Director for Council for Scientific and Industrial Research CSIR- STEPRI, Dr. George Essegbey, has observed that the poor performance of the various sectors of Ghana’s economy could partly be attributed to the limited effective application of advances in research and development.
He said countries are classified into industrialized, newly industrialized and developing countries based on the differences in the extent at which they incorporate science, technology and innovation, as well as other research outputs in their developmental process.
“Regrettably, the premium placed on science, technology and innovation (STI) in Ghana as the main drivers of development appear not have been taken seriously by policy makers and managers of the nation’s resources”, the director further observed.
Dr. Essegbey disclosed that the proportion of the nation’s budget allocated to STI, fluctuates between 0.3 percent and 0.5 percent of Gross Domestic Product (GDP), whereas South Korea, Singapore and Taiwan have been spending 2 percent of their GDP to cause the kind of transformation the countries are experiencing currently.
The Director was giving the key note address at the 3rd edition of Accra Institute of Technology’s (AIT) International Research Initiatives Conference (IRIC-2016), held in Accra on Wednesday.
IRIC seeks to become an annual international research-focused conference that serves as an international forum for presenting and discussion of outputs of on-going cutting-edge research efforts and initiatives of researchers in the universities, research institutions and industry.
“Our ambition as a country that aspires to become an upper middle-income country requires a vision of development which fully applies and integrates science, technology and innovation as well as other research and development outputs into national development strategies to harness fully the nation’s total science and technology capacity to achieve national objectives for poverty reduction, competitiveness of enterprises, sustainable environmental management and industrial growth”, Dr. Essegbey suggested.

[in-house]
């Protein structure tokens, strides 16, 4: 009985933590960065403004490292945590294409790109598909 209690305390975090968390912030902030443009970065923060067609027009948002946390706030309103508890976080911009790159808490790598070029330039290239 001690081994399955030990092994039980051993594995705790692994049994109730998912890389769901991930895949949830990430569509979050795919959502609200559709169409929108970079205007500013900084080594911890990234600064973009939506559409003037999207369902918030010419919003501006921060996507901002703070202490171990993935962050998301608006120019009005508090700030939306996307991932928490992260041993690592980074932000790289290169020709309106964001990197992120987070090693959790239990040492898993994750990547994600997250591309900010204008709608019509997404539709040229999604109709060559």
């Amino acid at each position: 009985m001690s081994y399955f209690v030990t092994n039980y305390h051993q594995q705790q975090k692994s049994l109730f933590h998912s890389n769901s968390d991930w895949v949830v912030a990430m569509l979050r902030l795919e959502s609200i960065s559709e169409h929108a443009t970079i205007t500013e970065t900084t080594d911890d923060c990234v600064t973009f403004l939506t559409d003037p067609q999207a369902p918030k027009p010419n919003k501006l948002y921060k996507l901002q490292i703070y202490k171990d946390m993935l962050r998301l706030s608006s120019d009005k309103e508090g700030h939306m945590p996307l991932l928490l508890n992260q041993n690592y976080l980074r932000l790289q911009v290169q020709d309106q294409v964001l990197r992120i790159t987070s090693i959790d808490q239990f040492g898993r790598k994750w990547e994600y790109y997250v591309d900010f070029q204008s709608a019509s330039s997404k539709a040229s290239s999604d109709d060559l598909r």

For the transformation of Ghana, he estimated that indigenous researchers need to be supported to move to the frontiers of scientific knowledge to search for solutions to the myriad of developmental challenges facing Ghana.
The CSIR director appealed to policy makers to formulate policies and ensure their implementation in the National Innovation System (NIS), with which all stakeholders will perform key roles and interact to bring about innovation.
“Researchers are generating new knowledge and producing new technologies in the NIS and investors and entrepreneurs are adopting and translating these technologies into useful or profitable innovations in the market place and society”, he disclosed.
Professor Walter Alhassan, member of the advisory Council of AIT, who was also the Chairman of the event, believes IRIC will steadily enhance the development of Academic-Industry-Public Partnerships (AIPPs) in Ghana and other African countries.
He said such partnership has the potential of generating multiplier effects such as demonstrating the importance of research and development, creating a private sector that is supportive to the implementation and financing of research and development as well as encouraging government support to innovation.
Some of the topics discussed during the conference included Business, Management and Entrepreneurship, Engineering Advancement and Innovation and Advances in Computing Science.
The rest were Education Technology and Innovation, Engineering Advancement and Innovation, Entrepreneurship, Health, Energy and Environment and Agriculture Technology and Innovation
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